Under the radar: A day at the National Weather Service office
January 12, 2014
No day at this forecast office is the same.
It sounds like a cliche, but it really does depend on the weather.
Electronics systems analyst Chris Kornkven said his most memorable day was when the powder was so deep around the radar up on the Grand Mesa, the team that was sent to check on it via snowmobiles found itself stuck and in need of rescue.
Service hydrologist Aldis Strautins found it hard to pin down just one memorable day. He said a whole season of recent flooding in Colorado and the dozens of ensuing media interviews he had to do ranks at the top.
And how about intern Travis Booth?
His was more of a simple memory.
“A white Christmas in Grand Junction,” he said.
When the weather is sunny and clear, the National Weather Service's forecasting office in Grand Junction is eerily quiet.
A large television screen that hovers over the entire office displays live pictures of cities all along the Western Slope, confirming the sun is shining and all is well.
On a slow day, the only real source of noise here is a radio that plays classic rock.
But when the weather turns bad, all the phones start to ring, and everything gets a little more intense.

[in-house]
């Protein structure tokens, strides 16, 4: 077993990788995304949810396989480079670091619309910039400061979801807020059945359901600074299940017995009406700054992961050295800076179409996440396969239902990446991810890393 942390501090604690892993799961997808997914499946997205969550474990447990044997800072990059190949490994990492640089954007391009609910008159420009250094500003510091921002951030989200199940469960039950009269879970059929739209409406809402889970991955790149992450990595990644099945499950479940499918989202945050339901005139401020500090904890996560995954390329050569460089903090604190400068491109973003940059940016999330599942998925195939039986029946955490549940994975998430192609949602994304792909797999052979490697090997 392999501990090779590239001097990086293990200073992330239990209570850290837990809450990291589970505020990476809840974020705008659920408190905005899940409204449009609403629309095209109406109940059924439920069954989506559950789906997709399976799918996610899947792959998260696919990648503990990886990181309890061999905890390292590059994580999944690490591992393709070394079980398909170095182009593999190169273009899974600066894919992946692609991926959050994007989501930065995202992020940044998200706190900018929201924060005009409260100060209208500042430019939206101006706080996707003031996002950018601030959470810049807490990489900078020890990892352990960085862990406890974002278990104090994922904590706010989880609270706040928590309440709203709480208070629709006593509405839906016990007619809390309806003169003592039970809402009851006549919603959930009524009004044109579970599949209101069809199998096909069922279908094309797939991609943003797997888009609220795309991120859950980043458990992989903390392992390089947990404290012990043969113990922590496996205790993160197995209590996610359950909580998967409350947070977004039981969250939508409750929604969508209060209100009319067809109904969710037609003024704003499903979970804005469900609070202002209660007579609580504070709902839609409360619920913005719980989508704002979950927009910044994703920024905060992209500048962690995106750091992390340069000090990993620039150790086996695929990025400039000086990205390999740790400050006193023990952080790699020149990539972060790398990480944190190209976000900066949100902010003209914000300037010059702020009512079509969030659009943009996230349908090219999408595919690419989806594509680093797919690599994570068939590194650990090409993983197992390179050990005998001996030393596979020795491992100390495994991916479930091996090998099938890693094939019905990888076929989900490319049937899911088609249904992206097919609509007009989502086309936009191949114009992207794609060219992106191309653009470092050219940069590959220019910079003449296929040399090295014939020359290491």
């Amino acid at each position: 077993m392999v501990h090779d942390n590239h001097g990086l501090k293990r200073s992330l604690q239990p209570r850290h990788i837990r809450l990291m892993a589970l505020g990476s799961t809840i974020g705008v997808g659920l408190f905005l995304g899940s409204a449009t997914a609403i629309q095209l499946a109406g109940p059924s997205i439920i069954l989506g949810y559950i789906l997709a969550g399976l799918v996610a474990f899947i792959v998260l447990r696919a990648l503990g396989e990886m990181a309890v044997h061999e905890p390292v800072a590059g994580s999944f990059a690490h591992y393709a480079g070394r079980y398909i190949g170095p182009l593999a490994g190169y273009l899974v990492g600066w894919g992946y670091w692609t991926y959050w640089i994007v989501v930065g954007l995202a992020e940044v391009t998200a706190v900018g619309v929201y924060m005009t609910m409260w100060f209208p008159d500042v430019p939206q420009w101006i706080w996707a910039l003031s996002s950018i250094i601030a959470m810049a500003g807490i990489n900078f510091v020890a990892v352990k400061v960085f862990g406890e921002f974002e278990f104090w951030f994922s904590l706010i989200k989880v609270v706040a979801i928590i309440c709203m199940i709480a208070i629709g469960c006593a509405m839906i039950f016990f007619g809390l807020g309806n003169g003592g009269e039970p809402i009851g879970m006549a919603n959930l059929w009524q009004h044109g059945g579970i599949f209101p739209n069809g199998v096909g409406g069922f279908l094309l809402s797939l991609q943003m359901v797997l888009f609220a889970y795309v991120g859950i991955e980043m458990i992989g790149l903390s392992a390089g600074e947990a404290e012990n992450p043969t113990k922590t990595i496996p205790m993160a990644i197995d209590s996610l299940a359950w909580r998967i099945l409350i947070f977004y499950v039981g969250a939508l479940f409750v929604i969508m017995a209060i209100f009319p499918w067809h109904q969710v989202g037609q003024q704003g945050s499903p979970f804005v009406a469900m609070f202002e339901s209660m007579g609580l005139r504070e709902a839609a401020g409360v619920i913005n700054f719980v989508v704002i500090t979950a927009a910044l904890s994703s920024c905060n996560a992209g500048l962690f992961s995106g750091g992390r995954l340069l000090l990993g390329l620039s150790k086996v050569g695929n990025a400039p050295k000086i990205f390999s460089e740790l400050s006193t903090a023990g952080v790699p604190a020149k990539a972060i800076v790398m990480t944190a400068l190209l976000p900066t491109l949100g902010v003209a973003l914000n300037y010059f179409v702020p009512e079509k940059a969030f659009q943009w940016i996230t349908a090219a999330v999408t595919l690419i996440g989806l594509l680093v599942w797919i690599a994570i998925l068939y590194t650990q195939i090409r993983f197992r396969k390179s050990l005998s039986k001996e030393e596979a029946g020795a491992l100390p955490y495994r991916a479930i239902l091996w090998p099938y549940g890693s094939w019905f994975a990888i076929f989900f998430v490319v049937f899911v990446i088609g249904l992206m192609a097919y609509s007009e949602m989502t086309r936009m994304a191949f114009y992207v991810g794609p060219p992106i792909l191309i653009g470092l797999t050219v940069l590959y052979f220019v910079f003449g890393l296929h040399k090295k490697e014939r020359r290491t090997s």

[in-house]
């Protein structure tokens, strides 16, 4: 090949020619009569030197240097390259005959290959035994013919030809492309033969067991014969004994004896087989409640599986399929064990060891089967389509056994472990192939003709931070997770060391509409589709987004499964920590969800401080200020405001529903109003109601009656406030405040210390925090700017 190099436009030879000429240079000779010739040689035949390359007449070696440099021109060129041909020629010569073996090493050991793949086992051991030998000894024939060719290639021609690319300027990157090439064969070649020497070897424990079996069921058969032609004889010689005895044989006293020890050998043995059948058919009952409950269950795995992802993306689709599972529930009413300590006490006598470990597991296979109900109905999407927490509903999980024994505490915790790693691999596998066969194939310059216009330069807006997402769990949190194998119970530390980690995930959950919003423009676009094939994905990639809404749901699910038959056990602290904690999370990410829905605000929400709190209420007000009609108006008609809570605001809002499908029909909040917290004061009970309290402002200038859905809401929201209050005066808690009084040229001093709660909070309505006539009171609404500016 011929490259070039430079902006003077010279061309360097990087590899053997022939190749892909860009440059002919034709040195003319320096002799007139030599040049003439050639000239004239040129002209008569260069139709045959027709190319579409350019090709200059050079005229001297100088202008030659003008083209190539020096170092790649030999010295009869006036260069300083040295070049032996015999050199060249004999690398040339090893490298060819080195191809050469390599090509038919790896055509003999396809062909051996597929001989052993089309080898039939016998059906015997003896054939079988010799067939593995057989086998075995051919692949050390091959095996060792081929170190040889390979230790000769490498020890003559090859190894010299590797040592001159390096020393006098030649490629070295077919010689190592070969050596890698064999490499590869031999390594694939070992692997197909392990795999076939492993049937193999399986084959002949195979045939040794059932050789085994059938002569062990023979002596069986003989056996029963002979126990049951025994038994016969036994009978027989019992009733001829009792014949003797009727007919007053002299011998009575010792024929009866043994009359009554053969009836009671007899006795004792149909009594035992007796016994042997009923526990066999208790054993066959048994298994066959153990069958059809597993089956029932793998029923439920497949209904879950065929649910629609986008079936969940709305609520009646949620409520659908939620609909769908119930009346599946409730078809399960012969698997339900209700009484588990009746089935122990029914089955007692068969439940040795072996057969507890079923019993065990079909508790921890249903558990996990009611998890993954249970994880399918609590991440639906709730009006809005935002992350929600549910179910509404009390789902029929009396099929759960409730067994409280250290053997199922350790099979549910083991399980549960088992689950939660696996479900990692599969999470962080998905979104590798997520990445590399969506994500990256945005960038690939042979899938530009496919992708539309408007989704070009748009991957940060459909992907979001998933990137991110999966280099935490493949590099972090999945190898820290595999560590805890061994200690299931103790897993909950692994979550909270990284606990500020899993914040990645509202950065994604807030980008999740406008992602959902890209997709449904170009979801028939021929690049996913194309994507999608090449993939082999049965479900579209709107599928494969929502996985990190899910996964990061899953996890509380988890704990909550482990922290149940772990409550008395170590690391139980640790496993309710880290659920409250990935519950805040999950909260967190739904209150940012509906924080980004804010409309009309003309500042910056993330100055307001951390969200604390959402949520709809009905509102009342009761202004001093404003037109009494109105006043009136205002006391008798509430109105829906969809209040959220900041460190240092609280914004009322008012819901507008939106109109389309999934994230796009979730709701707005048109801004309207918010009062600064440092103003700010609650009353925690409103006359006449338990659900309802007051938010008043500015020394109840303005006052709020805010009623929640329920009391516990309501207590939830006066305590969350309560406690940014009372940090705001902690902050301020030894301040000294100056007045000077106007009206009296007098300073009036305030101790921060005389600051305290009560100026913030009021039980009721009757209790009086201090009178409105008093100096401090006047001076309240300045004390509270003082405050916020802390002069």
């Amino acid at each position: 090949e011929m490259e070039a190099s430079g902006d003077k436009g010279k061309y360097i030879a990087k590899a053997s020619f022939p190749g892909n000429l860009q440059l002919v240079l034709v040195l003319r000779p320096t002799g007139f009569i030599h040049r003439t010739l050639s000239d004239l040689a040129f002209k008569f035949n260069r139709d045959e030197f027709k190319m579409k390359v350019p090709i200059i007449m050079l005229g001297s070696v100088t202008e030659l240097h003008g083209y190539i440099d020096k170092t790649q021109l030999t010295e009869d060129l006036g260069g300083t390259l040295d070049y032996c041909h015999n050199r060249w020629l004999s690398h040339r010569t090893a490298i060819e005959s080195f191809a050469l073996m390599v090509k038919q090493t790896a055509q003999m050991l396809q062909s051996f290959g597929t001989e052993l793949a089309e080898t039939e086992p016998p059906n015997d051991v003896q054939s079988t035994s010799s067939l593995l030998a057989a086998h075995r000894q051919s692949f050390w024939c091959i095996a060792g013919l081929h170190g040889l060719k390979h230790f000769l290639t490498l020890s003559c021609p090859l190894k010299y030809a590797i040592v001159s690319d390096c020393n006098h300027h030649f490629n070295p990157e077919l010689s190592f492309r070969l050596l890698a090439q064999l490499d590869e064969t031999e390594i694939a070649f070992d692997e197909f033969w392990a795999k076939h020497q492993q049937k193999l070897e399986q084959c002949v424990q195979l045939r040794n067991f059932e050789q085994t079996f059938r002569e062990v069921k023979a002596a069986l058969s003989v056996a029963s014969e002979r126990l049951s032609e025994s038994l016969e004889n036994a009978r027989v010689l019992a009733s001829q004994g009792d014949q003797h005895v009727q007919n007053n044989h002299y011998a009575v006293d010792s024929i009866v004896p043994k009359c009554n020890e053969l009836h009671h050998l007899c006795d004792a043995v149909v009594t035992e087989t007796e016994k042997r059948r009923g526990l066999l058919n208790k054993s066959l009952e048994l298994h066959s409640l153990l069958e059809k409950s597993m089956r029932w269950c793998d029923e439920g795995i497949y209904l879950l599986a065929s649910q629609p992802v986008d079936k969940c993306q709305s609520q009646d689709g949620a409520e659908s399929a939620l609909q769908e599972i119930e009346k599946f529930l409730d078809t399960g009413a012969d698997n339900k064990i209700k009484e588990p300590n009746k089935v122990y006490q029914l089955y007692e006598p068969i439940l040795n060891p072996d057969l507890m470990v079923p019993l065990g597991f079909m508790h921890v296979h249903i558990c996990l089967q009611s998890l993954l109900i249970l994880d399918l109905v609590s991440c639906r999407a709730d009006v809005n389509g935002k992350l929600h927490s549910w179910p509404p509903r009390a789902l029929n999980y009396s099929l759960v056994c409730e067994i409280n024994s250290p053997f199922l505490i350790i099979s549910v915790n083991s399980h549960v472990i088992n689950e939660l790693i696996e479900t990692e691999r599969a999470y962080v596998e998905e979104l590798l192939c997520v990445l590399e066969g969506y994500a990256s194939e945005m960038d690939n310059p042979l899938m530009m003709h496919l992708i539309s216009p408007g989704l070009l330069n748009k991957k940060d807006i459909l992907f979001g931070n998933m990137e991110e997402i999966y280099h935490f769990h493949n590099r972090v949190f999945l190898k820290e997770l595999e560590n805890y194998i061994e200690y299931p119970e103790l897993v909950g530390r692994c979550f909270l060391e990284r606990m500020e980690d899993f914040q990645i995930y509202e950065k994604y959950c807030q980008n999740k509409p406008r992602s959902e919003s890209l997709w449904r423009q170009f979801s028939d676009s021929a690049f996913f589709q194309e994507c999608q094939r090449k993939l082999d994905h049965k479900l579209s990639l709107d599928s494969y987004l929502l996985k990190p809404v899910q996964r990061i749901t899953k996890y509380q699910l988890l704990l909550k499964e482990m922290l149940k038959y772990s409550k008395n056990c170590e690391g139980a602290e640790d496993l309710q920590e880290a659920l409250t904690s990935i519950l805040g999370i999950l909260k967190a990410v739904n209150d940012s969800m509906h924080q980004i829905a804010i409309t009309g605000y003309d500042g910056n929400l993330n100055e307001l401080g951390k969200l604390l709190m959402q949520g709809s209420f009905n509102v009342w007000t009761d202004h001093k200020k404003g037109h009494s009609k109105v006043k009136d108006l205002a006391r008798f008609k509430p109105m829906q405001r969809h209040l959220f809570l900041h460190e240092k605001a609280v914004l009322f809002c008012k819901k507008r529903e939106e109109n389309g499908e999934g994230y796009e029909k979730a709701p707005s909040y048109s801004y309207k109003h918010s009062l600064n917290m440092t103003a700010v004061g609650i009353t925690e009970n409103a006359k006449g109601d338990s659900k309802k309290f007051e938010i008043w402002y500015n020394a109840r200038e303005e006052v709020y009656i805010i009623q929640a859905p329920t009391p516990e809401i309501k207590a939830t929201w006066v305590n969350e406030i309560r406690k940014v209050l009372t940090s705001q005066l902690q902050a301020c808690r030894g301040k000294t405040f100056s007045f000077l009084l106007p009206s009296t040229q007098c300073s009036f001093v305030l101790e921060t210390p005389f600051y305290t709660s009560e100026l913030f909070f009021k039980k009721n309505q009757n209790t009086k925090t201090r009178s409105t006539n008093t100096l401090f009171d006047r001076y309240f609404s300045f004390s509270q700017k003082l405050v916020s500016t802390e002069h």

Newspaper reporters from Vernal to Steamboat to Durango call to get the scoop on what's going to happen weatherwise.
City officials across the Western Slope need the forecast days in advance to know how many snowplow drivers they should have on hand.
And skiers just want to know how deep the powder is going to be tomorrow.
"You might think we just sit around here in this office," Jim Pringle, Gran
d Junction's warning coordination meteorologist, said from the forecasting office that is tucked inside a busy regional airport, "but we're constantly analyzing and observing. It's a 24/7 operation, because the atmosphere is always changing."
Behind Pringle, a group of forecasters are hard at work studying the four computer monitors in front of them.
Each screen displays a dizzying amount of data.
It's Dec. 17, and in a few days, hundreds of thousands of people will be moving across this office's coverage zone during some of the busiest travel days of the year.
A lot is at stake here, as it always is.
A 24/7 operation
It is the job of the 25 men and women inside this small forecast office — one of 122 in the nation — to make sure nobody is blindsided by the weather.
Days, hours and minutes in advance, the meteorologists are monitoring and predicting the magnitude of storms that come into their coverage area, which spans 52,000 square miles.
Supercomputers are moving terra-bytes full of data in and out of the office all the time.
And the large radar that sits on the Grand Mesa several miles from the office is an important eye in the sky, as are the dozens of local weather observers who are able to give real-time accounts of what the weather is doing in their corners of the state.
"We're the frontline for getting the word out," Pringle says. "We are public servants at heart, and that's why we operate 24/7."
There's really no official start or stop to the workday here, as forecasters man the stations as vigorously at 3 a.m. as they do at 8 a.m.